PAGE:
• 295 grams (10.4 oz)
  • 283mm (11.125″) long
  • 133mm (5.25″) wide
  • Steel rails

Pricing: $40


  1. JonDanger FTW on

    That basket is really nice. I would be hesitant about torquing those clamps down on a carbon beer and then loading it up. Especially a Performance brand carbon bar.

  2. Jim on

    I love the look of the basket… that being said, mine tended to slip forward a lot, never quite got it to stop if I put any weight in it. The u-lock holder also rattles like nobody’s business if you try to use it. Pretty basket, nice basket, waiting for version 2.0.

  3. Pmurf on

    I dig the utility of the basket, but would have liked a cleaner mounting solution. Or at least a threaded bolt receiver instead of nuts.

  4. vectorbug on

    I’ve been using the basket since christmas of 2011, mostly for work clothes during commuting, but I have used it for a couple of centuries for tubes, tools and food. Its been great since my bike doesn’t have any fender or rack mounts. I recently used it for the Ephrata Gran Fondo ( http://www.flickr.com/photos/vectorbug/8548501141/ and http://www.flickr.com/photos/vectorbug/8548496687 examples ) and it was perfect for keeping the weight off my back. Packing an extra vest and long sleeve jersey, a bunch of bananas, granola bars and shot blocks along with tools/mini pump/tubes and the occasional lock.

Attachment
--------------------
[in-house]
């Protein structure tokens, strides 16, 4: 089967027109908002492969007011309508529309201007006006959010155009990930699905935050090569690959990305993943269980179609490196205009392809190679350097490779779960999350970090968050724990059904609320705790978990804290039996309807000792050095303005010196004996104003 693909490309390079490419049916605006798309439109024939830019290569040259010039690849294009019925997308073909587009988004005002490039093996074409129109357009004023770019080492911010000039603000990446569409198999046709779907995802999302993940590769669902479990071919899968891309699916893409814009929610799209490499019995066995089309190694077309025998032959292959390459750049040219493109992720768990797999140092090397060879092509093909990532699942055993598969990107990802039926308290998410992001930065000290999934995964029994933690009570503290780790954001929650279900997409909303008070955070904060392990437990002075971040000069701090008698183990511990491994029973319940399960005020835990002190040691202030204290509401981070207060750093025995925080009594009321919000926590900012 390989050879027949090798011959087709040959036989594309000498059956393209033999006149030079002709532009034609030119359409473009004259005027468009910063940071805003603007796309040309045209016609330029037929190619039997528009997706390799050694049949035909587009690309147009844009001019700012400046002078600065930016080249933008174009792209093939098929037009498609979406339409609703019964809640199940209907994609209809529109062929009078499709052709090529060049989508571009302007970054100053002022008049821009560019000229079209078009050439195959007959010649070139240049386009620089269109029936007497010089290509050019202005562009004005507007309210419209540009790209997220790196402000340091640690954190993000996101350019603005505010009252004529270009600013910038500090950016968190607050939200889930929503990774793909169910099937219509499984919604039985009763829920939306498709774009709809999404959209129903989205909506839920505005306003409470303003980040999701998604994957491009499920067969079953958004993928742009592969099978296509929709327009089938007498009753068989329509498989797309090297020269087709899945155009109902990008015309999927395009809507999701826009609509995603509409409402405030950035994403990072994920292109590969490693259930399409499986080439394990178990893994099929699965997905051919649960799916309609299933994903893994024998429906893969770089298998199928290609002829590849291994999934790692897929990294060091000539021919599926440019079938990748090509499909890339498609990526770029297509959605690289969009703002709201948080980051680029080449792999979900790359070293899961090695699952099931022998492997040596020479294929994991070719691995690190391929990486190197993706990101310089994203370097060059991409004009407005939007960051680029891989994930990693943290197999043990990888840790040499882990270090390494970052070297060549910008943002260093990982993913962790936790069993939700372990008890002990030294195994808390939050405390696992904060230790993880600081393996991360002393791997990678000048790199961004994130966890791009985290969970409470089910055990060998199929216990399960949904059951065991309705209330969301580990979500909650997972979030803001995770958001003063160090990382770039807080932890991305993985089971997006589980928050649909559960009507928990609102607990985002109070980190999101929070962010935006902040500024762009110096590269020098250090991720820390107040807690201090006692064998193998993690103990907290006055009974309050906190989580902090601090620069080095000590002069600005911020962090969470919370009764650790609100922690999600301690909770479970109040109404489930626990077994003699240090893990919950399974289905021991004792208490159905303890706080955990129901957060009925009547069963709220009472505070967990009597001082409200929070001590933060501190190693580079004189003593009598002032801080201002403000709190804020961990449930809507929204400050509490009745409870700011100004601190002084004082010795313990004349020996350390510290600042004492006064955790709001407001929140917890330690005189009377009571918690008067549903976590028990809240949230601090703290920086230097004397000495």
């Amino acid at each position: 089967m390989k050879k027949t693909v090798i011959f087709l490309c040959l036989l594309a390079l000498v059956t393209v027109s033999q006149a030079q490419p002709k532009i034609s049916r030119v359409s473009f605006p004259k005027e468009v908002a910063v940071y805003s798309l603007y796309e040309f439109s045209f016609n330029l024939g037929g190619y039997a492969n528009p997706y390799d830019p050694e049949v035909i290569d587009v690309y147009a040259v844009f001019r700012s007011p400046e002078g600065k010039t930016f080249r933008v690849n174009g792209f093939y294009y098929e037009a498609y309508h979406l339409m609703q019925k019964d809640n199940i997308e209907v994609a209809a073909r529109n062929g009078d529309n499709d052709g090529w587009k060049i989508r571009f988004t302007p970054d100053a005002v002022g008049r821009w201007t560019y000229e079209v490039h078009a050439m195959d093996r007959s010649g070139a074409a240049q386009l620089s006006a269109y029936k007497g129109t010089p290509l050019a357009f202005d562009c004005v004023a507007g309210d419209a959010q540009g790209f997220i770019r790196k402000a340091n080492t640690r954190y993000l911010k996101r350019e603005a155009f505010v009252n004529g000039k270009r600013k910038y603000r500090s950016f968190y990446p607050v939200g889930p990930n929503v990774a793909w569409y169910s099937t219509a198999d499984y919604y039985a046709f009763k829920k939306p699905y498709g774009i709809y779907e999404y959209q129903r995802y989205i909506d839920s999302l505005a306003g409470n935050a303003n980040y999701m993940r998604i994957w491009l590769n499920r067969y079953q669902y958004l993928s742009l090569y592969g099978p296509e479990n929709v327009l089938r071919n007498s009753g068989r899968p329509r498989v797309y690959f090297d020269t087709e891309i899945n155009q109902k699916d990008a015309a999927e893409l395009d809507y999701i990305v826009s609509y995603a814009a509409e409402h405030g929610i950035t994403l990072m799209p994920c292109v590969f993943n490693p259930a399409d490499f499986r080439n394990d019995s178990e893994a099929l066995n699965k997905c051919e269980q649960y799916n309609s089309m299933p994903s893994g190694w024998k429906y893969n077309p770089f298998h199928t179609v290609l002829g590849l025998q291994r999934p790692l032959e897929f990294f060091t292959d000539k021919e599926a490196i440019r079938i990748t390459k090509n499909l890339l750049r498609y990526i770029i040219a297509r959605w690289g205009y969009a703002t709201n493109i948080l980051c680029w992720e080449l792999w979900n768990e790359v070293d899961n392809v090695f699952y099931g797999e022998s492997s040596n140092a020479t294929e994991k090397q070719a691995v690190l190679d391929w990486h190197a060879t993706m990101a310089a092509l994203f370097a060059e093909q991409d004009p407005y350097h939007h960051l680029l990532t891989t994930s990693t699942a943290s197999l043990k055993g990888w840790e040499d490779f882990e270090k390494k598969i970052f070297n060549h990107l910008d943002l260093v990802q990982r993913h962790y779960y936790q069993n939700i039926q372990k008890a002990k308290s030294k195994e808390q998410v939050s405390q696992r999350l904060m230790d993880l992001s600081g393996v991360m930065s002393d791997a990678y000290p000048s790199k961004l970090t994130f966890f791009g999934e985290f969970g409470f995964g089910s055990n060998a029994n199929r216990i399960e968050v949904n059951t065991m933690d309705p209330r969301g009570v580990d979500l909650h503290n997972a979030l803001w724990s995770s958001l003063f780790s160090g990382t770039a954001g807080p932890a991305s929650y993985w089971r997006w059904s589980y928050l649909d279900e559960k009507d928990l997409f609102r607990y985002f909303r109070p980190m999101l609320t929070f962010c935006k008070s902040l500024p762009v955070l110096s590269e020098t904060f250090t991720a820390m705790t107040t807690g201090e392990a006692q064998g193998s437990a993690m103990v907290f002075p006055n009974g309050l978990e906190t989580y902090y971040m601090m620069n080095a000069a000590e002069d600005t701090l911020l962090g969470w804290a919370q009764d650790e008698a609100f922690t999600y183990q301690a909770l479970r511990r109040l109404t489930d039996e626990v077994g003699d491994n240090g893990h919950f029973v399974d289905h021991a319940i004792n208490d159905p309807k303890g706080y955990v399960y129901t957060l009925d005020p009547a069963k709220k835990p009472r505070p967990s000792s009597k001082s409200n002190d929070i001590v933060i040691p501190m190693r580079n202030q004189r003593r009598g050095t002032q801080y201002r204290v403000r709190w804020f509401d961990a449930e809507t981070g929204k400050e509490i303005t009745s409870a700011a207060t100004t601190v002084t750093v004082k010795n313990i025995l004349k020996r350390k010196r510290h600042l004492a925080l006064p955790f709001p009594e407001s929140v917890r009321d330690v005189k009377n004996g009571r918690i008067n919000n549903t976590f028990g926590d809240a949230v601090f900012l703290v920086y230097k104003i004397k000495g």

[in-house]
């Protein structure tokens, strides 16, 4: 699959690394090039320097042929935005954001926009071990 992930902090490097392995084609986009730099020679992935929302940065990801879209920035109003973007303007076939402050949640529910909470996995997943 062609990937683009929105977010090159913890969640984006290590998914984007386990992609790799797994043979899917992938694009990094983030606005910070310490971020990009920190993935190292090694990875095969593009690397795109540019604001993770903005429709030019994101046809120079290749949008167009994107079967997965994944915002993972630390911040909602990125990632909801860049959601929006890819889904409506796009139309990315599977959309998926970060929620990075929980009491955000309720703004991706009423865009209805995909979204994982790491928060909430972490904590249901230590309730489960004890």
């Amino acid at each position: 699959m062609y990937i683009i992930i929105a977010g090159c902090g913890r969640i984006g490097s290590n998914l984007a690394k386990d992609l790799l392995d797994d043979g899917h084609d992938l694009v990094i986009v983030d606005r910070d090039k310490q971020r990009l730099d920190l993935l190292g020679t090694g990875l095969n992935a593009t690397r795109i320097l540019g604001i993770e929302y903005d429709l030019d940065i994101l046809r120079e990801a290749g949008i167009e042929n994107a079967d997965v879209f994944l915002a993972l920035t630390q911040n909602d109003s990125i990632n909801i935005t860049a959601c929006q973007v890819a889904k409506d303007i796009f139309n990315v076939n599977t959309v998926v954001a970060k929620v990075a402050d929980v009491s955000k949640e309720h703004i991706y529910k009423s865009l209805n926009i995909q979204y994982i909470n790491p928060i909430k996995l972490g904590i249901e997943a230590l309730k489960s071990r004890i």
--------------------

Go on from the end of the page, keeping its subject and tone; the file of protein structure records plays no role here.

Another nice thing about the rack is it can double as TT bars 8)

    Mine has different bolts than what is pictured in the article, no nuts and no stripping. They just screw in. It slips forward a little bit, maybe 1 or 2 cm after 2 weeks of daily use. I also don’t use the external u-lock bar, waaaay too noisy. I’ve resorted to leaving the lock at work or sticking it in the bag. I use a palmy lock so its not that heavy anyway.

    I currently use it on alloy bars but I never had issues using it with an FSA carbon bar. Why would I? The bar is mounted to the stem in the same way, just like your brake levers.

  5. KT on

    I have the basket as well and works great. The review does omit, as others have already noted, it does come with a bracket that fits on the bottom sets of holes that fits up against the stem to prevent the basket from rotating down. I haven’t had any issues even when carrying a 6 pack or even a 12 pack of beer (steering gets a bit weird with a 12 pack)

    It would be nice if the mounts offset the basket lower because on drop bars, the basket gets in the way unless you ride on the hoods.


COMMENT HERE: (For best results, log in through Wordpress or your social media account. Anonymous/fake email comments may be unapproved or deleted. ALL first-time commenter's posts are held for moderation. Check our Comment Policy for full details.)

This site uses Akismet to reduce spam. Learn how your comment data is processed.